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The Blog of Drug Discovery News

Brilique…yes, Brilinta…not sure

Earlier this week in a Dec. 14 blog post, I noted that European regulators had given the go-ahead to AstraZeneca’s ticagrelor for the prevention of atherothrombotic events in adult patients with acute coronary syndromes. In that post, I noted it was likely the U.S. Food and Drug Administration (FDA) would make a similar move for Brilinta (as the drug will be known in the United States) as the European Commission did for Brilique (as it will be known in Europe).

Well, today’s decision by the FDA shows why it was a wise move I became a journalist and not a market analyst.

While the FDA didn’t exactly say “No way,” it also didn’t say “Yes.” Instead, we have a solid, “We’re not sure yet.”

More specifically, the FDA has issued a complete response letter (CRL) for the New Drug Application (NDA) for ticagrelor in the United States. In the CRL, the FDA has requested additional analyses of data from AstraZeneca’s PLATO trial. The agency did not request additional studies, clinical studies or otherwise, as a prerequisite for approval of the ticagrelor NDA. At this point, it seems to want the numbers crunched a bit more from the studies that have been conducted.

AstraZeneca has noted that it is evaluating the contents of the CRL and will respond to the agency’s request for additional analyses of the PLATO data as soon as possible. The company reports that it remains confident in the NDA submission for ticagrelor and in its ability to respond to the agency’s questions.

“Our highest priority is to provide the requested PLATO analyses to the FDA and progress to completion of the Brilinta NDA review,” says Martin Mackay, president of research and development for AstraZeneca.

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December 17, 2010 Posted by | Corporate, Government | , , , | Leave a comment

And in this corner…Brilique!

It looks like the world’s second-best-selling medication, Plavix, may possibly have some head-to-head competition in the form of Brilique (also known as Brilinta, and known generically as ticagrelor). In the U.S., the FDA extended the time to complete its review of the New Drug Application ticagrelor from Sept. 16 to Dec. 16, but in Europe, the European Commission has granted marketing authorization to the drug for the prevention of atherothrombotic events in adult patients with acute coronary syndromes.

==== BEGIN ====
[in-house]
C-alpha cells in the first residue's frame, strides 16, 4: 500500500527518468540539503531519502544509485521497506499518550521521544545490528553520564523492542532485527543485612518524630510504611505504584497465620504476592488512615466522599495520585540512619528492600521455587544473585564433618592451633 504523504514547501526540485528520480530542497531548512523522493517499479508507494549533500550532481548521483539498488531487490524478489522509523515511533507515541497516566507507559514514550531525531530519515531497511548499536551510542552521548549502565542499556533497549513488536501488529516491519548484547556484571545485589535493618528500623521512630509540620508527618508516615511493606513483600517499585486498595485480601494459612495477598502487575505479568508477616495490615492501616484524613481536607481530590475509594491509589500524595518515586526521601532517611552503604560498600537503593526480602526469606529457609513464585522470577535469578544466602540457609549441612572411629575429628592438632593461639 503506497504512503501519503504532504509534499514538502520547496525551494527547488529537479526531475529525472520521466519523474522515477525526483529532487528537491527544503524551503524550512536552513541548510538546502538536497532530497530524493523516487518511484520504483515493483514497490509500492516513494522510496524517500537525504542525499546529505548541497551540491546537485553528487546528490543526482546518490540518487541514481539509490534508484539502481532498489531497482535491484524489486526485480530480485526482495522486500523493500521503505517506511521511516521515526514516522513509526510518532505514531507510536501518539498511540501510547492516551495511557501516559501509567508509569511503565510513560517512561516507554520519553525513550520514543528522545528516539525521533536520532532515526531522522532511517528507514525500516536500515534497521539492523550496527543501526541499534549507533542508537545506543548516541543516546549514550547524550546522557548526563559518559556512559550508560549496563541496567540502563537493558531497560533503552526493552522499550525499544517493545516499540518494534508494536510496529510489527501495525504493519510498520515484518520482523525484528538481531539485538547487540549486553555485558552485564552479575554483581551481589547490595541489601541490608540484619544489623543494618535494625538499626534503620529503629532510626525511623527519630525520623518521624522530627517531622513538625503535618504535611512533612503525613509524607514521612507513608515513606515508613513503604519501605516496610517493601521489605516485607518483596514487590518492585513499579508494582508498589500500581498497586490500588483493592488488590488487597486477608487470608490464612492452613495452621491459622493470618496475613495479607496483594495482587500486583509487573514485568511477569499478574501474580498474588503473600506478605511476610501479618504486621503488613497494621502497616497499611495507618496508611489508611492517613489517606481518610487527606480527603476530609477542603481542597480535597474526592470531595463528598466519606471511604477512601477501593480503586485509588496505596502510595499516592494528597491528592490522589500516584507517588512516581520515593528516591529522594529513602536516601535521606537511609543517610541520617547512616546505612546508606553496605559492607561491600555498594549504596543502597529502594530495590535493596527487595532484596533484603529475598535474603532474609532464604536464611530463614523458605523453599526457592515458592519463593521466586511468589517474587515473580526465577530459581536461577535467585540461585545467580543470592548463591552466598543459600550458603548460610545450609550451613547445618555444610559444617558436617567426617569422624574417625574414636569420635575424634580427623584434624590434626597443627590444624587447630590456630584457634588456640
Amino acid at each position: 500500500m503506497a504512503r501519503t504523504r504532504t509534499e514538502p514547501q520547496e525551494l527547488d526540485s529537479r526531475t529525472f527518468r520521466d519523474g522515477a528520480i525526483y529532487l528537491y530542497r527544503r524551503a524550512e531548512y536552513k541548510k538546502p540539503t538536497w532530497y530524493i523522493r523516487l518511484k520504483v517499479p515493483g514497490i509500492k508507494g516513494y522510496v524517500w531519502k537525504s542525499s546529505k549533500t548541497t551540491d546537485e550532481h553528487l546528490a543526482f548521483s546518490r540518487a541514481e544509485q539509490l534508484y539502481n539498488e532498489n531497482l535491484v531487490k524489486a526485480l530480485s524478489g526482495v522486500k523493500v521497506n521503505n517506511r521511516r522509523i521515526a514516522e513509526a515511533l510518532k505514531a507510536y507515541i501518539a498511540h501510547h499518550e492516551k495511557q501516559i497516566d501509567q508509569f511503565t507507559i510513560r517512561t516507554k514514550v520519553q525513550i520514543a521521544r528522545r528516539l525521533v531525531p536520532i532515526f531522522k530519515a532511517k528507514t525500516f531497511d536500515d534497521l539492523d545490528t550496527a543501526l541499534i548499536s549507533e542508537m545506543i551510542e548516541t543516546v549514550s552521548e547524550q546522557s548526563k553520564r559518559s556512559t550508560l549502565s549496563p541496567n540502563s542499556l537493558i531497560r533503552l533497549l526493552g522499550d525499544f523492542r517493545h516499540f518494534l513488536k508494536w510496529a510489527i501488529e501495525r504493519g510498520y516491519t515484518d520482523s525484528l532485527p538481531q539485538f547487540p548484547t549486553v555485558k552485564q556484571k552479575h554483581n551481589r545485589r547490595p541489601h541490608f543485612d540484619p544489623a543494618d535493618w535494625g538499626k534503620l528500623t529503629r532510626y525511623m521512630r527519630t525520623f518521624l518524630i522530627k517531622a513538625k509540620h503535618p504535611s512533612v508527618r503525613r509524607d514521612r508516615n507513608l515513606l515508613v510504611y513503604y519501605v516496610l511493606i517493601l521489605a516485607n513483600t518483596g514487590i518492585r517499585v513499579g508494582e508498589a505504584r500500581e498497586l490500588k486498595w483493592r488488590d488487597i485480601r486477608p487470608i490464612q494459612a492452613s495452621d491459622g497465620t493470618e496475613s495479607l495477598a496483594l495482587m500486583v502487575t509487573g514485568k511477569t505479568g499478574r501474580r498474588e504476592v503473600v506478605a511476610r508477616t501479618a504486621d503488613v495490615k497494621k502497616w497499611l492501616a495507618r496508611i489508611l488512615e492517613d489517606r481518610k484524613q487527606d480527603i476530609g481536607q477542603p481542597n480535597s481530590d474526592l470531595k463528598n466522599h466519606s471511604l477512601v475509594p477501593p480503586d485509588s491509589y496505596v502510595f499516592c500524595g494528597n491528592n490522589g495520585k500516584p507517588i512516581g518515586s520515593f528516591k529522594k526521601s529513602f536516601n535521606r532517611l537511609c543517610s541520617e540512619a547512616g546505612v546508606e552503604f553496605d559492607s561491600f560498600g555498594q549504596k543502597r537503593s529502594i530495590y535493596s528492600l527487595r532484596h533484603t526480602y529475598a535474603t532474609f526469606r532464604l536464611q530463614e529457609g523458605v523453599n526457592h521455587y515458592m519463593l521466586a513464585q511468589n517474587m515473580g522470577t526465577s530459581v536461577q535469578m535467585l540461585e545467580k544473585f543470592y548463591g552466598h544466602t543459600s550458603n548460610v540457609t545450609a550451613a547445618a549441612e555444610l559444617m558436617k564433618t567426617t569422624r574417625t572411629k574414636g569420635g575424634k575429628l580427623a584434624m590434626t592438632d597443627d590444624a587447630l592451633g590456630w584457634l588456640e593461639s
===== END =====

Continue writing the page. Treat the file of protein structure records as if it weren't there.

AstraZeneca, the drug’s maker, expects to begin selling the pill in the second half of 2011, once price negotiations are completed with member countries of the European Union, and the company plans to market Brilique based on the results of a study that showed it cut the risk of heart attacks, strokes and death linked to heart disease more than Plavix.

Plavix, which is also known by its generic name clopidogrel, is sold by sanofi-aventis and Bristol-Myers Squibb Co. and posted $9.8 billion in revenue last year, second in sales only to Pfizer Inc.’s Lipitor for lowering cholesterol.

The AstraZeneca study indicates that Brilique, known by the generic name ticagrelor, works regardless of the patients’ genetic makeup, compared with Plavix, which isn’t as effective in patients with a certain genetic variation. Reportedly, AstraZeneca’s drug showed a higher risk of spontaneous major bleeding in the study.

Brilique got a thumbs-up from an FDA advisory panel in the United States, so it is expected that the FDA make a similar marketing decision for the drug as did its European counterpart, in just a couple days. The drug will be known as Brilinta in the United States.

Plavix, which is also known by its generic name clopidogrel, is sold by Sanofi-Aventis SA and Bristol-Myers Squibb Co. and had $9.8 billion in revenue last year, second in sales only to Pfizer Inc.’s Lipitor cholesterol-lowering pill.

December 14, 2010 Posted by | Corporate | , , , , | Leave a comment